The present perfect tense is common in English. It is used for many different functions. This page will explain the most important uses of the present perfect tense.
1. Actions which started in the past and are still continuing
The present perfect is often used for an action that started at some time in the past and is still continuing now. Often, the words for (with a length of time) and since (with a starting time) are used along with the present perfect.
He has lived in Canada for five years.
(He started living in Canada five years ago, and he's still living there now.)
She has worked at the University since 1994.
(She started working at the University in 1994, and she's still working there now.)
2. Actions which happened at some unknown time in the past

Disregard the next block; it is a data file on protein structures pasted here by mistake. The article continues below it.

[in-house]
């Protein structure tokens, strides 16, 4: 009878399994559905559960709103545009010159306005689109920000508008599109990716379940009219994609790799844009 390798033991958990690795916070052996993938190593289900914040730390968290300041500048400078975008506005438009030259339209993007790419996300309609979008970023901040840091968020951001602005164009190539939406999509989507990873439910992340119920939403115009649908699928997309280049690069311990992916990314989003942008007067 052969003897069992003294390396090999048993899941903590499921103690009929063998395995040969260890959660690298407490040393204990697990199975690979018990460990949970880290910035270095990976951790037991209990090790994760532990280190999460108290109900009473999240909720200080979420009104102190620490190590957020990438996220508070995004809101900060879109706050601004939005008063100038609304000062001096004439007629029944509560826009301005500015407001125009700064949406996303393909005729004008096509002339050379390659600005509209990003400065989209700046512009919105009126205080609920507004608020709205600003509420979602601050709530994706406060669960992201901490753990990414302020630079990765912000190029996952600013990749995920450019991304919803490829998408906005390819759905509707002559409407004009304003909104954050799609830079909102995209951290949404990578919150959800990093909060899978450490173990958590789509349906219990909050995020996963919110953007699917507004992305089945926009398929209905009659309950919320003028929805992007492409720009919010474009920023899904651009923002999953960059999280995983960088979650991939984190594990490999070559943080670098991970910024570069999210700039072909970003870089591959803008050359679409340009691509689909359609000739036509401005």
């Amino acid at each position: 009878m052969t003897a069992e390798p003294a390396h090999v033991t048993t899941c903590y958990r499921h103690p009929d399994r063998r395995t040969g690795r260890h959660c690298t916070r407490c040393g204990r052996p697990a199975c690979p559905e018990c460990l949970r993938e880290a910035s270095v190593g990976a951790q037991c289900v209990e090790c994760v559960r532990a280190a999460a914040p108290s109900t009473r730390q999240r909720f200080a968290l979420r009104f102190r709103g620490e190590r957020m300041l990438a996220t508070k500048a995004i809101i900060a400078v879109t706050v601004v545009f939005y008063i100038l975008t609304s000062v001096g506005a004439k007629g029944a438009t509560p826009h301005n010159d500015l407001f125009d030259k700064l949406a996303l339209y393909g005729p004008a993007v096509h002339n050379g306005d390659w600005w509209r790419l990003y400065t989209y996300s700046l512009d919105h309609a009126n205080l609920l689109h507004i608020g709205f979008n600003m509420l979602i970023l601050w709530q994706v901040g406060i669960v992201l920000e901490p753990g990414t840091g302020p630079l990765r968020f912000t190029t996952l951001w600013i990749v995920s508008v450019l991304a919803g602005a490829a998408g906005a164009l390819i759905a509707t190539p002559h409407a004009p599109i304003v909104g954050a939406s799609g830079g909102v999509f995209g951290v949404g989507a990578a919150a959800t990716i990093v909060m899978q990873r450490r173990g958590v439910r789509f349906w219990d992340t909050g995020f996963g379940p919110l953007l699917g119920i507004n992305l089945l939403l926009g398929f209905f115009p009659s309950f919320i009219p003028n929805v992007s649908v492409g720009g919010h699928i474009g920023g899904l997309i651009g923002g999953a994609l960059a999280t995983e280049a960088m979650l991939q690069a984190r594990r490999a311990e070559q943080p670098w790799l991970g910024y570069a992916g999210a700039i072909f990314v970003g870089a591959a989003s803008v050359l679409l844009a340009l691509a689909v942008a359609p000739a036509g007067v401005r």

Sometimes, it's important to say that something happened (or didn't happen), but it's not important (or not known) when it happened. In this case, we can use the present perfect too. In this case, we often use the words already, yet, ever or never along with the present perfect. These words usually go before the past participle in the sentence.
I've already seen that film. I don't want to see it again.
(It doesn't matter when I saw it.)
Have you ever been to Germany?
(It doesn't matter when you went — I just want to know whether you have been there or not.)
3. Actions which happened in the past, but have an effect in the present
This use is a little more difficult than the other two. In this case, the action happened at some time in the past, but the effect of the action is still important now. It's easiest to understand this use if we compare present perfect sentences with simple past sentences.
|I've lost my keys.
|I don't have the keys. They are still missing.
|I lost my keys yesterday.
|I didn't have them yesterday, but maybe today I found them.
|She's broken her arm.
|The arm is still injured.
|She broke her arm.
|The arm is probably OK now.